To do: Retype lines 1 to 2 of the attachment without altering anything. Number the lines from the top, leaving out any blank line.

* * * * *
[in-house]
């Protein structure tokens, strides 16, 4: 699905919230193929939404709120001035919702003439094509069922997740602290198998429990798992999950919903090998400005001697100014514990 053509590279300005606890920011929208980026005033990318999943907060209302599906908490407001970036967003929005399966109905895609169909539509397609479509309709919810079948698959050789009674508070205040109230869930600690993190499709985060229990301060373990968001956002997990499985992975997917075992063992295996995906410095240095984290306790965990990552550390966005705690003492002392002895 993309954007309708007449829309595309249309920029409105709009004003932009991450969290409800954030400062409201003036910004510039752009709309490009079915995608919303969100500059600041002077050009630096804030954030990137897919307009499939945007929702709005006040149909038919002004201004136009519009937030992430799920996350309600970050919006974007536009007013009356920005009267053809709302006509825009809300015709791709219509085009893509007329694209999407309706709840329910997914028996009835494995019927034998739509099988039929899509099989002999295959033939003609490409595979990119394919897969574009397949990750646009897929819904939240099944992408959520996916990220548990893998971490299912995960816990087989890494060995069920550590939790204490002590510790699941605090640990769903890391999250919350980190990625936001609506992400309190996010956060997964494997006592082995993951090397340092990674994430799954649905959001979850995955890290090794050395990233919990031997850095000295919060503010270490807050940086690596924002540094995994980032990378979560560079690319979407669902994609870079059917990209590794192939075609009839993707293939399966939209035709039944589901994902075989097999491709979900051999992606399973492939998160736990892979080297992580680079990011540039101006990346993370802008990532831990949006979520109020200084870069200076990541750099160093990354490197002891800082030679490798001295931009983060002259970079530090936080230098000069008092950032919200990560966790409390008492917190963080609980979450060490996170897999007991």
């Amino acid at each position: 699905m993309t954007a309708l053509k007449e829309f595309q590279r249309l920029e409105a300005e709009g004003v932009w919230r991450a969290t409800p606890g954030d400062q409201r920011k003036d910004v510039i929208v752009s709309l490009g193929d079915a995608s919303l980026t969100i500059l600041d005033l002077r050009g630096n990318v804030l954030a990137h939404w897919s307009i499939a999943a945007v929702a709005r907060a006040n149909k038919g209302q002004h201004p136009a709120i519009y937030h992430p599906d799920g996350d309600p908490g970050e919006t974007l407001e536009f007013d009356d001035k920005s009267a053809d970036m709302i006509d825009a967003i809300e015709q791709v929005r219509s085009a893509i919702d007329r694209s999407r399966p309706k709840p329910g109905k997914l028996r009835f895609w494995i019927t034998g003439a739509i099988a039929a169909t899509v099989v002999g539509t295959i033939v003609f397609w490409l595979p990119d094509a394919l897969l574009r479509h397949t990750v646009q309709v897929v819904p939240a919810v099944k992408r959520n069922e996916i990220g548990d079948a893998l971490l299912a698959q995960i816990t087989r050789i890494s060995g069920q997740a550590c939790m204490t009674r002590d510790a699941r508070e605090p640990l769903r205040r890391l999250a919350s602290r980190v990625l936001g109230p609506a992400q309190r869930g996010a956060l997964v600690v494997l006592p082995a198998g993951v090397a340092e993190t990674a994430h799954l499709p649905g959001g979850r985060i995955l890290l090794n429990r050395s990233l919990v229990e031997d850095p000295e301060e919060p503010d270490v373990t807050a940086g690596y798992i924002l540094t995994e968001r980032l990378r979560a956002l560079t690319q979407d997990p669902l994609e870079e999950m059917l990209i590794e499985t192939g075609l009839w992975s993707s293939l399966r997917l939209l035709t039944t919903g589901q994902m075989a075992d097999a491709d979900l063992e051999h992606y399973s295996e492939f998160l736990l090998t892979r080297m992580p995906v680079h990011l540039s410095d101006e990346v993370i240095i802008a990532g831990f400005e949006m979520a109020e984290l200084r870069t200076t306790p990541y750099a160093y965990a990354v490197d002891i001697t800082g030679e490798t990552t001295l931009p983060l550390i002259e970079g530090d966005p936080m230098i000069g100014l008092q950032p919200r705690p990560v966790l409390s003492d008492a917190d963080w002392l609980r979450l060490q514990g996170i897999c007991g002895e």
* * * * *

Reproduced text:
[in-house]
């Protein structure tokens, strides 16, 4: 699905919230193929939404709120001035919702003439094509069922997740602290198998429990798992999950919903090998400005001697100014514990 053509590279300005606890920011929208980026005033990318999943907060209302599906908490407001970036967003929005399966109905895609169909539509397609479509309709919810079948698959050789009674508070205040109230869930600690993190499709985060229990301060373990968001956002997990499985992975997917075992063992295996995906410095240095984290306790965990990552550390966005705690003492002392002895 993309954007309708007449829309595309249309920029409105709009004003932009991450969290409800954030400062409201003036910004510039752009709309490009079915995608919303969100500059600041002077050009630096804030954030990137897919307009499939945007929702709005006040149909038919002004201004136009519009937030992430799920996350309600970050919006974007536009007013009356920005009267053809709302006509825009809300015709791709219509085009893509007329694209999407309706709840329910997914028996009835494995019927034998739509099988039929899509099989002999295959033939003609490409595979990119394919897969574009397949990750646009897929819904939240099944992408959520996916990220548990893998971490299912995960816990087989890494060995069920550590939790204490002590510790699941605090640990769903890391999250919350980190990625936001609506992400309190996010956060997964494997006592082995993951090397340092990674994430799954649905959001979850995955890290090794050395990233919990031997850095000295919060503010270490807050940086690596924002540094995994980032990378979560560079690319979407669902994609870079059917990209590794192939075609009839993707293939399966939209035709039944589901994902075989097999491709979900051999992606399973492939998160736990892979080297992580680079990011540039101006990346993370802008990532831990949006979520109020200084870069200076990541750099160093990354490197002891800082030679490798001295931009983060002259970079530090936080230098000069008092950032919200990560966790409390008492917190963080609980979450060490996170897999007991």